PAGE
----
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Spektrum Shake-speare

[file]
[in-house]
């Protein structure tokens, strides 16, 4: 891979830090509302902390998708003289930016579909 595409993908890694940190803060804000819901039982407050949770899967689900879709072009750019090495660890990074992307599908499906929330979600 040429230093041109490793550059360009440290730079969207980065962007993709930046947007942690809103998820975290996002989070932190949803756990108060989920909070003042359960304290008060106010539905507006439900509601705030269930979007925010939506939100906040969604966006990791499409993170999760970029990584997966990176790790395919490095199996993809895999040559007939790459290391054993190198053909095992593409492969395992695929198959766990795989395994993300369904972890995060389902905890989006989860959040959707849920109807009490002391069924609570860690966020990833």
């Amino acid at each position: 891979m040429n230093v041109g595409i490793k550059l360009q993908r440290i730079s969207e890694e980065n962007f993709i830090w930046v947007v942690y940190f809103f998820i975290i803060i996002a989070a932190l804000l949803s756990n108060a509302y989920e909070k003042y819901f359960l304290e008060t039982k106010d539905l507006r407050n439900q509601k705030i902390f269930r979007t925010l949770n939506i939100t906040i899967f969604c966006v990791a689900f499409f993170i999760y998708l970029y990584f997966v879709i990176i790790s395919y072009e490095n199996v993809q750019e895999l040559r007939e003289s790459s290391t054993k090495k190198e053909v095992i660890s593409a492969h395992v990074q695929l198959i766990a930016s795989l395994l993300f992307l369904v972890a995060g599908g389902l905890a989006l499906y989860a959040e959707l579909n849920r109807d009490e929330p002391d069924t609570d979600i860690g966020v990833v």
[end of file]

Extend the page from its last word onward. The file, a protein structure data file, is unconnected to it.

Schule und Unterricht 123 NOBILITY NOT JUST A MATTER OF TITLE Characteristics I: Spending Being a nobleman or an aristocrat not only denoted you were a person of high social rank, but it also implied a certain attitude towards life. In order to be a real aristocrat you were expected to spend or waste money to a great extent. Sir Thomas Smith, an Elizabethan scholar, wrote: «… and in England no man is created baron, except he may spend of ye- arly revenue thousand pounds or one thousand marks. Vicounts, earls, mar- quesses and dukes more according to the proportion of the degree and ho- nour.»13 When in June 1586 the Earl of Oxford was granted by the Queen a pen- sion of 1,000 pounds a year to prop up his ruined estate, it was in all likelihood to allow him to spend according to his rank. Characteristics II: Learning Just as it is difficult for us to understand that social prestige in the 16th and 17th centuries was based on spending, it is equally difficult for us to realize that at the beginning of the 16th century the aristocracy was in its majority hostile to learning. A nobleman was supposed to be good at blowing the horn, skilled in hunting or training a hawk – this was enough to be properly educated.14 The ability to write was regarded as sufficient for the son of a nobleman. Due to the change in the social landscape, however, the aristocracy could no lon- ger afford to cultivate their negative view on learning, for in the long run they would have lost their influence and power. So, willy-nilly, they were forced to educate themselves and their children and keep playing an important part in the affairs of the state. 13 Smith, Sir Thomas, de Republica Anglorum, chapter 17. 1 mark = 2/3 pound, 1000 marks = 666.66 pounds. 14 Hexter, J. H., «The Education of theAristocracy the Renaissance» in The Jour- nal of Modern History, Vol. XXII, March 1950, p. 2.